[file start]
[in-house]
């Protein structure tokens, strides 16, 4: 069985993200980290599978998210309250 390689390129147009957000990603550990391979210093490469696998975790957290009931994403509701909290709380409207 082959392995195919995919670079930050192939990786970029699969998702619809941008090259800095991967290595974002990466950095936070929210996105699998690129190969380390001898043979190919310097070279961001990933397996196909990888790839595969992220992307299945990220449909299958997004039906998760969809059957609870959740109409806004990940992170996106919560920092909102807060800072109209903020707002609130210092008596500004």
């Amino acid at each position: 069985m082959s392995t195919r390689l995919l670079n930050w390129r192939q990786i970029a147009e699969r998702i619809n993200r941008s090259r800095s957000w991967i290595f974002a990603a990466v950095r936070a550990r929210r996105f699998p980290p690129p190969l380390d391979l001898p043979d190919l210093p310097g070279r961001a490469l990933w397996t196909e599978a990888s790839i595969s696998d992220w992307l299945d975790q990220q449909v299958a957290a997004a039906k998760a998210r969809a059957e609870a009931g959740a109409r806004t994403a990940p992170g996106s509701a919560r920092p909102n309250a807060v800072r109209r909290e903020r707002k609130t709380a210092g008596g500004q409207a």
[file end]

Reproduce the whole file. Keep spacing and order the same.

[in-house]
């Protein structure tokens, strides 16, 4: 069985993200980290599978998210309250 390689390129147009957000990603550990391979210093490469696998975790957290009931994403509701909290709380409207 082959392995195919995919670079930050192939990786970029699969998702619809941008090259800095991967290595974002990466950095936070929210996105699998690129190969380390001898043979190919310097070279961001990933397996196909990888790839595969992220992307299945990220449909299958997004039906998760969809059957609870959740109409806004990940992170996106919560920092909102807060800072109209903020707002609130210092008596500004």
């Amino acid at each position: 069985m082959s392995t195919r390689l995919l670079n930050w390129r192939q990786i970029a147009e699969r998702i619809n993200r941008s090259r800095s957000w991967i290595f974002a990603a990466v950095r936070a550990r929210r996105f699998p980290p690129p190969l380390d391979l001898p043979d190919l210093p310097g070279r961001a490469l990933w397996t196909e599978a990888s790839i595969s696998d992220w992307l299945d975790q990220q449909v299958a957290a997004a039906k998760a998210r969809a059957e609870a009931g959740a109409r806004t994403a990940p992170g996106s509701a919560r920092p909102n309250a807060v800072r109209r909290e903020r707002k609130t709380a210092g008596g500004q409207a």